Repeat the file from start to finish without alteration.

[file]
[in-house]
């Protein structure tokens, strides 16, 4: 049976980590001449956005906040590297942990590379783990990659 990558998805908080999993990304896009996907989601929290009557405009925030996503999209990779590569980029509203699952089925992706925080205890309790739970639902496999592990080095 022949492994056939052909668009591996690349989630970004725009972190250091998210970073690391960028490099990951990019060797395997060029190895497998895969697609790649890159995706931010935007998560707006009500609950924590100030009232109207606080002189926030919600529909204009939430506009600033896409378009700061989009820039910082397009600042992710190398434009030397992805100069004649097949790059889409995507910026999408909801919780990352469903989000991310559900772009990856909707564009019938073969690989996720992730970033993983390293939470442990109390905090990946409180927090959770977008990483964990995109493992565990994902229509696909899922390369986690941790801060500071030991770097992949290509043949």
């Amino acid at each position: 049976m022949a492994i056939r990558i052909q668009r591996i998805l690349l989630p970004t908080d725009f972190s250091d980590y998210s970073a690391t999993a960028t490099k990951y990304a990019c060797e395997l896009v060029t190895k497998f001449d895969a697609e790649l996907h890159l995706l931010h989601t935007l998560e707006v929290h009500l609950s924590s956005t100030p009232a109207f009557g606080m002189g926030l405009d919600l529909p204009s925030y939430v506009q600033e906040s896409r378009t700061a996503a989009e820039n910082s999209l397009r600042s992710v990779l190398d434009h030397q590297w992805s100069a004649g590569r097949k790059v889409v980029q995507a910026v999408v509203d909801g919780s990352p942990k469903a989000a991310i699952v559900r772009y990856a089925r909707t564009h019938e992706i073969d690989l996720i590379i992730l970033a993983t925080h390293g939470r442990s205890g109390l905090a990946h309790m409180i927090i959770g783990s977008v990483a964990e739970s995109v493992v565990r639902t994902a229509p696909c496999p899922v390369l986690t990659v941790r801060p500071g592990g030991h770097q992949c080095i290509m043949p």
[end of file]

[in-house]
């Protein structure tokens, strides 16, 4: 049976980590001449956005906040590297942990590379783990990659 990558998805908080999993990304896009996907989601929290009557405009925030996503999209990779590569980029509203699952089925992706925080205890309790739970639902496999592990080095 022949492994056939052909668009591996690349989630970004725009972190250091998210970073690391960028490099990951990019060797395997060029190895497998895969697609790649890159995706931010935007998560707006009500609950924590100030009232109207606080002189926030919600529909204009939430506009600033896409378009700061989009820039910082397009600042992710190398434009030397992805100069004649097949790059889409995507910026999408909801919780990352469903989000991310559900772009990856909707564009019938073969690989996720992730970033993983390293939470442990109390905090990946409180927090959770977008990483964990995109493992565990994902229509696909899922390369986690941790801060500071030991770097992949290509043949």
């Amino acid at each position: 049976m022949a492994i056939r990558i052909q668009r591996i998805l690349l989630p970004t908080d725009f972190s250091d980590y998210s970073a690391t999993a960028t490099k990951y990304a990019c060797e395997l896009v060029t190895k497998f001449d895969a697609e790649l996907h890159l995706l931010h989601t935007l998560e707006v929290h009500l609950s924590s956005t100030p009232a109207f009557g606080m002189g926030l405009d919600l529909p204009s925030y939430v506009q600033e906040s896409r378009t700061a996503a989009e820039n910082s999209l397009r600042s992710v990779l190398d434009h030397q590297w992805s100069a004649g590569r097949k790059v889409v980029q995507a910026v999408v509203d909801g919780s990352p942990k469903a989000a991310i699952v559900r772009y990856a089925r909707t564009h019938e992706i073969d690989l996720i590379i992730l970033a993983t925080h390293g939470r442990s205890g109390l905090a990946h309790m409180i927090i959770g783990s977008v990483a964990e739970s995109v493992v565990r639902t994902a229509p696909c496999p899922v390369l986690t990659v941790r801060p500071g592990g030991h770097q992949c080095i290509m043949p």